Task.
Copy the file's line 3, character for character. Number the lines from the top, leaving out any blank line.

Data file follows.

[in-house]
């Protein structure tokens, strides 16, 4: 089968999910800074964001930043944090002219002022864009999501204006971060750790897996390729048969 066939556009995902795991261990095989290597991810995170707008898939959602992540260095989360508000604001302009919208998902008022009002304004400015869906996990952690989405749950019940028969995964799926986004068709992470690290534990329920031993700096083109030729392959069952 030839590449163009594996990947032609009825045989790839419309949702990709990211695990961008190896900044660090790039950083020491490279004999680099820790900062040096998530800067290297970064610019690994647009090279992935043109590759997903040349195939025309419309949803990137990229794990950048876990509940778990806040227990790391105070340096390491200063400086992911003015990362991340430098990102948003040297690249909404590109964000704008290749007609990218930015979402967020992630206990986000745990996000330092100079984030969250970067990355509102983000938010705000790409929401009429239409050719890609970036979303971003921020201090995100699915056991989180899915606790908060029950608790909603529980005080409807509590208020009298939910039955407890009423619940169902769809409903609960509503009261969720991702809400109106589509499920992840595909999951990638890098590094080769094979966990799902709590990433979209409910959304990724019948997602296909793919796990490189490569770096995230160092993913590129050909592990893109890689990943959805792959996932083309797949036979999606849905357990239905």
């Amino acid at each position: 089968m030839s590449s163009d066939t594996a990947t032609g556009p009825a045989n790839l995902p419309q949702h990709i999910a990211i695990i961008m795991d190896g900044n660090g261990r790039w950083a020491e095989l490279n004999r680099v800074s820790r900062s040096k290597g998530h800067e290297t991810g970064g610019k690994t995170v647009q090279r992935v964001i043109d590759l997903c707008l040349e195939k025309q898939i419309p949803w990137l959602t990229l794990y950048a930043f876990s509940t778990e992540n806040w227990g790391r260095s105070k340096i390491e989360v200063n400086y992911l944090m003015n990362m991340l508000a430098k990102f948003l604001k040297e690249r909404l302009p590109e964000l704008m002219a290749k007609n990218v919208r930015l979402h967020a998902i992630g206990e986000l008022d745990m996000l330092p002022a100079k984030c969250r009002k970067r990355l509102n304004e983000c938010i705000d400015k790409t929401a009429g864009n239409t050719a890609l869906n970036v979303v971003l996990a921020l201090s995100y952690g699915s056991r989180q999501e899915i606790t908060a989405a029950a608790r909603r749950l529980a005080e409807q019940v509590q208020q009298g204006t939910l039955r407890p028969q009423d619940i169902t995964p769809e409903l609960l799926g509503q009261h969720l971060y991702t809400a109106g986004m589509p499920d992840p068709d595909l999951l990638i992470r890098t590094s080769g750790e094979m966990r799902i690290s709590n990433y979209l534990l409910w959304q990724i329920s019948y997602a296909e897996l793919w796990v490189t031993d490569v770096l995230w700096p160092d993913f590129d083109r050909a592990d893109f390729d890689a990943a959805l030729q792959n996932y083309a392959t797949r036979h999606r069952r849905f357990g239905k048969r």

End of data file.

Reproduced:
């Amino acid at each position: 089968m030839s590449s163009d066939t594996a990947t032609g556009p009825a045989n790839l995902p419309q949702h990709i999910a990211i695990i961008m795991d190896g900044n660090g261990r790039w950083a020491e095989l490279n004999r680099v800074s820790r900062s040096k290597g998530h800067e290297t991810g970064g610019k690994t995170v647009q090279r992935v964001i043109d590759l997903c707008l040349e195939k025309q898939i419309p949803w990137l959602t990229l794990y950048a930043f876990s509940t778990e992540n806040w227990g790391r260095s105070k340096i390491e989360v200063n400086y992911l944090m003015n990362m991340l508000a430098k990102f948003l604001k040297e690249r909404l302009p590109e964000l704008m002219a290749k007609n990218v919208r930015l979402h967020a998902i992630g206990e986000l008022d745990m996000l330092p002022a100079k984030c969250r009002k970067r990355l509102n304004e983000c938010i705000d400015k790409t929401a009429g864009n239409t050719a890609l869906n970036v979303v971003l996990a921020l201090s995100y952690g699915s056991r989180q999501e899915i606790t908060a989405a029950a608790r909603r749950l529980a005080e409807q019940v509590q208020q009298g204006t939910l039955r407890p028969q009423d619940i169902t995964p769809e409903l609960l799926g509503q009261h969720l971060y991702t809400a109106g986004m589509p499920d992840p068709d595909l999951l990638i992470r890098t590094s080769g750790e094979m966990r799902i690290s709590n990433y979209l534990l409910w959304q990724i329920s019948y997602a296909e897996l793919w796990v490189t031993d490569v770096l995230w700096p160092d993913f590129d083109r050909a592990d893109f390729d890689a990943a959805l030729q792959n996932y083309a392959t797949r036979h999606r069952r849905f357990g239905k048969r």